Efficient High Frequency Integral Equations And Iterative Methods

Project: Research project

Project Details


The project is distinguished by its great wealth of potential scientific applications and broad educational activities. Indeed, the numerical algorithms to be developed in the research activities are applicable to realistic configurations in physics, acoustic/electromagnetic, and other disciplines. The major theoretical and computational difficulties in these fields result from the presence of complicating factors such as complex geometries (including aircraft, satellites, radars, antennas, etc.), high-frequency scattering, amongst others. The obtained methods will provide the ability to simulate such systems accurately in order to be applied to the design of engineering vehicles and devices, including military and non-military radar, remote sensing satellites, noise reduction, stealth technology, and many others that will be positively impacted by the results of this proposal. The solvers obtained will be made readily available to industrial scientists, which will contribute to maintaining their competitiveness in particular in the aerospace industry. The educational impact will be significant in several areas. Graduate and undergraduate students will be rigorously trained in both scientific computing and mathematical analysis in order to enable them to face future challenges in science and technology. They will acquire the skills needed in state-of-the-art in applied numerical methods, and this will provide them great opportunities to join high technological industries and contribute in further advancing the U.S technology while having a successful career.The investigator plans to develop efficient and accurate algorithms for acoustic/electromagnetic wave propagation problems in complex structures. The new proposed research activities will have a significant impact in enabling advances in numerical methods and mathematics, and will result in a new family of numerical algorithms with enhanced capabilities over those currently available. The investigator plans to develop a robust non-overlapping domain decomposition method for the Helmholtz equation based on the utilization of optimized transmission conditions on the artificial interfaces and appropriate use of the adaptive radiation condition technique. This also will allow the design of an effective algorithm coupling finite and boundary elements. In the case of the high frequency regime, the investigator proposes to (1) use asymptotic expansions of solutions of the Helmholtz equation, namely the normal derivative of the total field, to rigorously develop a O(1) high frequency integral equations solver, (2) analyze the stability and convergence of the resulting algorithms, and (3) suitably combine high performance computing with the new proposed methods to efficiently tackle real-life problems. Parallel computing and mathematical analysis will be used to help achieve these goals.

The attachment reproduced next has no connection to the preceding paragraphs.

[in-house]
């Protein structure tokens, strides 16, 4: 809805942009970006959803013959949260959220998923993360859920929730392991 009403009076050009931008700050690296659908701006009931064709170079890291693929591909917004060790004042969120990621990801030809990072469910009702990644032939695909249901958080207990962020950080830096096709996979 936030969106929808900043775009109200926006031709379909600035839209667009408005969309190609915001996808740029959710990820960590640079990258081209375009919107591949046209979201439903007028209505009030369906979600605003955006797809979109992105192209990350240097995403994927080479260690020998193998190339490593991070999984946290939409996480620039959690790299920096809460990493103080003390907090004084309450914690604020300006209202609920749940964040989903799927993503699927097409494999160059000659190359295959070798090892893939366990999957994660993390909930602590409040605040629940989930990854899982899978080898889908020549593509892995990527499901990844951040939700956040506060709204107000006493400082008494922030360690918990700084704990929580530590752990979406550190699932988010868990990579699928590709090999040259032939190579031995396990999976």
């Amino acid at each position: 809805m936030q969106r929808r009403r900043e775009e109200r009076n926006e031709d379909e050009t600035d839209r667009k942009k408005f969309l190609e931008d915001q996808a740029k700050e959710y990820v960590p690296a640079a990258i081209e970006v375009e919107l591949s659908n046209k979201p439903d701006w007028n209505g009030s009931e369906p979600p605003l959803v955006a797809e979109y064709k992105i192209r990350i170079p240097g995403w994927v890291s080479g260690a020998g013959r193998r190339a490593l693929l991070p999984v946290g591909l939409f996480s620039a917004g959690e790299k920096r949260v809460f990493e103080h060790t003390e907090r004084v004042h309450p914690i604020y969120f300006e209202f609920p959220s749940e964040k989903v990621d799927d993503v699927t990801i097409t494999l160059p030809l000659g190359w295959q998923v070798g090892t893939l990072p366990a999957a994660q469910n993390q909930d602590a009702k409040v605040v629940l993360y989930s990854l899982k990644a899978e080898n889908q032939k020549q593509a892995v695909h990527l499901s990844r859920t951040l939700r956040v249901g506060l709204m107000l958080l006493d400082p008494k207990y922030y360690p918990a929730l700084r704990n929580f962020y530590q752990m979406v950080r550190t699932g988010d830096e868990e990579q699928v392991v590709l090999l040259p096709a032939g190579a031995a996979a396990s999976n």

Effective start/end date8/1/177/31/20


  • National Science Foundation


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